Data from BLS 2011 10th Percentile 25th Percentile 50th Percentile
Registered Nurses  $50,440 $59,980 $72,800
Licensed Practical Nurses  $38,610 $43,020 $51,000
Nursing Aides/Orderlies  $20,420 $22,920 $27,110
Home Health Aides  $18,070 $20,480 $22,870

Licensing for Nursing in Maryland

In order to practice in the state of Maryland, all nurses must be licensed. Licensure for RNs and LPNs requires passing the National Council Licensure Examination. Other nurses such as ARPNs must also pass the NCLEX but may also be required to receive additional licensure and certifications as well. Some positions requiring specific certifications include Nursing Assistants, Geriatric Nursing Aides and Medicine Aides.

Maryland is a member of the Multistate Licensure Compact, which allows RNs to practice in other complying states. The state of Maryland does require that non-resident nurses must pass the NCLEX in their own home state before practicing in Maryland.

The Maryland Board of Nursing site provides information about first-time licenses and renewals.

Nursing Programs in Maryland

Maryland has 27 accredited nursing schools, some of which are rated the best in the country. Students can choose to minor in compatible fields such as business administration or finance; certifications in specialized fields are also available. If choosing to specialize, your choice of schools may become more limited. However most credible institutions offer the following:

  • Associate Degree in Nursing
  • Bachelor’s Degree in Nursing
  • Master’s Degree in Nursing
  • PhD Degree in Nursing

If a nursing student plans on continuing on a Doctoral degree the options are a bit more limited. However, the state of Maryland houses those resources as well.

New Hampshire Nursing Programs

New Hampshire is a New England state known for national politics, as well as outdoor recreation such as skiing, snowboarding, and hiking. Lesser known is the state’s commitment to quality healthcare and education. Of the top 50 employers in New Hampshire, many are hospitals such as Concord, Portsmouth and the Catholic Medical Center. Many other top employers include educational institutions such as Southern New Hampshire University, Dartmouth, and the University of New Hampshire.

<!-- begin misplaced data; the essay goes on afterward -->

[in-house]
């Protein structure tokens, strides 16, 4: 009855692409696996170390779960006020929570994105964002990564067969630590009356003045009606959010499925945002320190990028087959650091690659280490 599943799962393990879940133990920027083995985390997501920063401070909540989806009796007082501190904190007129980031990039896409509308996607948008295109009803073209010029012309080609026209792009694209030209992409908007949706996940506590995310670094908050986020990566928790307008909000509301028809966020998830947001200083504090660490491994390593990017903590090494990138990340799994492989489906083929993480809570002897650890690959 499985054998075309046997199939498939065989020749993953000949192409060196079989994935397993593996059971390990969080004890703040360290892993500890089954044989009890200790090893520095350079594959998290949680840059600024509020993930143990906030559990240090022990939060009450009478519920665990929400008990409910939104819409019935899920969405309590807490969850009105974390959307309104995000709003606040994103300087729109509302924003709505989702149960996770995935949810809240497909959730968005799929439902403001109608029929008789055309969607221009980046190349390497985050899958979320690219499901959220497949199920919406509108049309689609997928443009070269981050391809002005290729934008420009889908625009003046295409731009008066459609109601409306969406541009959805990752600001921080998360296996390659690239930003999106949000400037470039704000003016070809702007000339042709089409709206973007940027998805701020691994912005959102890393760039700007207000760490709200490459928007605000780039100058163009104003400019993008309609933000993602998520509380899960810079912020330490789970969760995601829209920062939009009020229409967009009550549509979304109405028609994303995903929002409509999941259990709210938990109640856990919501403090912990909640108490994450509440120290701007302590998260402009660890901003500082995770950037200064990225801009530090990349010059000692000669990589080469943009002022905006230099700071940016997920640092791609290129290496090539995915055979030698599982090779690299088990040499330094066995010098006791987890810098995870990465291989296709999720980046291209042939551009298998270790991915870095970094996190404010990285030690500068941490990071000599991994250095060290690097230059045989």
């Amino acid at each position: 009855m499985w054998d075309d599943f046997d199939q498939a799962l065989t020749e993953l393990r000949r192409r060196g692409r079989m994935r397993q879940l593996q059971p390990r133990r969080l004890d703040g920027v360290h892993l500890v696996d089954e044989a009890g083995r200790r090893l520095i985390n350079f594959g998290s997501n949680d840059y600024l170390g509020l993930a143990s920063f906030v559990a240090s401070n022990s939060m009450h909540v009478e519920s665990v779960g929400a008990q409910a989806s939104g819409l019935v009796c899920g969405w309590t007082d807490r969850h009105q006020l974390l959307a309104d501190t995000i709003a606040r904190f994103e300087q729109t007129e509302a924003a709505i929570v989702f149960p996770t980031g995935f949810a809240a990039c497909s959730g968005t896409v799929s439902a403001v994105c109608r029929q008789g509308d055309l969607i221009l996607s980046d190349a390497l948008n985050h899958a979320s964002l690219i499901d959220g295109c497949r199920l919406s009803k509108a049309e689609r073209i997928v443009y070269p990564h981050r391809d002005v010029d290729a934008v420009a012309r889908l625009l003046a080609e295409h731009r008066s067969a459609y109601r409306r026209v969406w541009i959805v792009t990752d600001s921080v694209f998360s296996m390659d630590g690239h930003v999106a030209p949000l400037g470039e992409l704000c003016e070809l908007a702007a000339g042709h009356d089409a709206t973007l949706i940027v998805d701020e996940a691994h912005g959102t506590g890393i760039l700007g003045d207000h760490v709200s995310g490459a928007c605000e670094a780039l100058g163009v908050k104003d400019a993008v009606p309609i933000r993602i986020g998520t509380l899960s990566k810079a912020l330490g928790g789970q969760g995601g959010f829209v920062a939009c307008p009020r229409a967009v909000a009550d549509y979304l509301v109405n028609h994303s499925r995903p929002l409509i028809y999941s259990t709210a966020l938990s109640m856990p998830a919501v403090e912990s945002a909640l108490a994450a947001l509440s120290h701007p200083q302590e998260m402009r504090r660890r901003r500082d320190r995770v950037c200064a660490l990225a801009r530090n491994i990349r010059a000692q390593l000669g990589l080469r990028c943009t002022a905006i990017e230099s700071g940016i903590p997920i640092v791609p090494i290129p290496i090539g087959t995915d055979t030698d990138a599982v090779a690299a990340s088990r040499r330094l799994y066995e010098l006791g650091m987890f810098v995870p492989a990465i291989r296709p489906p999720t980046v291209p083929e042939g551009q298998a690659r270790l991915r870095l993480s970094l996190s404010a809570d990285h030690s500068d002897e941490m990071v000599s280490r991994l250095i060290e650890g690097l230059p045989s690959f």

Future students can choose from 19 nursing programs with the option of becoming an LPN, RN, and Advanced RN such as a Nurse Practitioner or Nurse Midwife. Students can also pursue qualifications to become nursing educators, as well. Scholarships are also available for residents seeking nursing degrees, making New Hampshire a good option for those seeking quality education that is also affordable.

Job Outlook for New Hampshire Nurses

At 5.8%, New Hampshire’s unemployment rate is considerably lower than the national average. That said, this New England state is home to a number of hospitals, outpatient centers and private practices offering employment. However, like many other states in the nation, New Hampshire is aiming its focus on RNs in specialized fields such as Oncology, Geriatrics and Critical Care, as well as nurses with BSN degrees and higher. For example, Elliot Hospital in Manchester and the award-winning Exeter hospital offer positions for Neonatal RNs, Flight Transport Nurses, and Nursing Educators, as well.